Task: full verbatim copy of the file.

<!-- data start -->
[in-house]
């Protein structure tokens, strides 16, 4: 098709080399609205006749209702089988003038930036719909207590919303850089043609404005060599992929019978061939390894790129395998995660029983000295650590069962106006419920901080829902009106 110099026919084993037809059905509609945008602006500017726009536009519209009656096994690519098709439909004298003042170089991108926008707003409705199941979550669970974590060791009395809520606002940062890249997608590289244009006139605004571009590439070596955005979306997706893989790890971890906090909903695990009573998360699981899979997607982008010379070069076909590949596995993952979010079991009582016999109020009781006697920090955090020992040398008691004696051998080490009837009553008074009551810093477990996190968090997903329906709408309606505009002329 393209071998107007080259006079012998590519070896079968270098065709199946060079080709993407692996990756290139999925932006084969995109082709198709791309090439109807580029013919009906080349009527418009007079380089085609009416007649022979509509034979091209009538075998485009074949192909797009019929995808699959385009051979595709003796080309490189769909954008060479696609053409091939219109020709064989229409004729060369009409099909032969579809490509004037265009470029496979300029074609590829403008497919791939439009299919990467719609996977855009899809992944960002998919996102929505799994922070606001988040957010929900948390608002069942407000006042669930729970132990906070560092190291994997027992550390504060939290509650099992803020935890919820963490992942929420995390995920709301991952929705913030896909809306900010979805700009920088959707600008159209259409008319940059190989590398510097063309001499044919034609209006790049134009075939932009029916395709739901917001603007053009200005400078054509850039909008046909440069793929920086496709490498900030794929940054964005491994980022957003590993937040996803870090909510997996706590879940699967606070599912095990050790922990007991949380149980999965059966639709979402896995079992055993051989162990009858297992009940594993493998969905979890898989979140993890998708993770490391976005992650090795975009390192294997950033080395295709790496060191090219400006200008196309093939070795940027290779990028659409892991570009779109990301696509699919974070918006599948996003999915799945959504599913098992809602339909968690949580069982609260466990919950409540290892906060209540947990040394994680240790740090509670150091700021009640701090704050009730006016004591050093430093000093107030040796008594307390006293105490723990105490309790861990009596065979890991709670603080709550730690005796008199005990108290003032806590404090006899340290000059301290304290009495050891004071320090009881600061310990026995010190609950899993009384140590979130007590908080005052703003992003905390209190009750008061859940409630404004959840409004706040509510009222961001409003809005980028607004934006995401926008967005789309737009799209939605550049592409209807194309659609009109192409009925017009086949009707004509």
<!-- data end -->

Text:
[in-house]
């Protein structure tokens, strides 16, 4: 098709080399609205006749209702089988003038930036719909207590919303850089043609404005060599992929019978061939390894790129395998995660029983000295650590069962106006419920901080829902009106 110099026919084993037809059905509609945008602006500017726009536009519209009656096994690519098709439909004298003042170089991108926008707003409705199941979550669970974590060791009395809520606002940062890249997608590289244009006139605004571009590439070596955005979306997706893989790890971890906090909903695990009573998360699981899979997607982008010379070069076909590949596995993952979010079991009582016999109020009781006697920090955090020992040398008691004696051998080490009837009553008074009551810093477990996190968090997903329906709408309606505009002329 393209071998107007080259006079012998590519070896079968270098065709199946060079080709993407692996990756290139999925932006084969995109082709198709791309090439109807580029013919009906080349009527418009007079380089085609009416007649022979509509034979091209009538075998485009074949192909797009019929995808699959385009051979595709003796080309490189769909954008060479696609053409091939219109020709064989229409004729060369009409099909032969579809490509004037265009470029496979300029074609590829403008497919791939439009299919990467719609996977855009899809992944960002998919996102929505799994922070606001988040957010929900948390608002069942407000006042669930729970132990906070560092190291994997027992550390504060939290509650099992803020935890919820963490992942929420995390995920709301991952929705913030896909809306900010979805700009920088959707600008159209259409008319940059190989590398510097063309001499044919034609209006790049134009075939932009029916395709739901917001603007053009200005400078054509850039909008046909440069793929920086496709490498900030794929940054964005491994980022957003590993937040996803870090909510997996706590879940699967606070599912095990050790922990007991949380149980999965059966639709979402896995079992055993051989162990009858297992009940594993493998969905979890898989979140993890998708993770490391976005992650090795975009390192294997950033080395295709790496060191090219400006200008196309093939070795940027290779990028659409892991570009779109990301696509699919974070918006599948996003999915799945959504599913098992809602339909968690949580069982609260466990919950409540290892906060209540947990040394994680240790740090509670150091700021009640701090704050009730006016004591050093430093000093107030040796008594307390006293105490723990105490309790861990009596065979890991709670603080709550730690005796008199005990108290003032806590404090006899340290000059301290304290009495050891004071320090009881600061310990026995010190609950899993009384140590979130007590908080005052703003992003905390209190009750008061859940409630404004959840409004706040509510009222961001409003809005980028607004934006995401926008967005789309737009799209939605550049592409209807194309659609009109192409009925017009086949009707004509």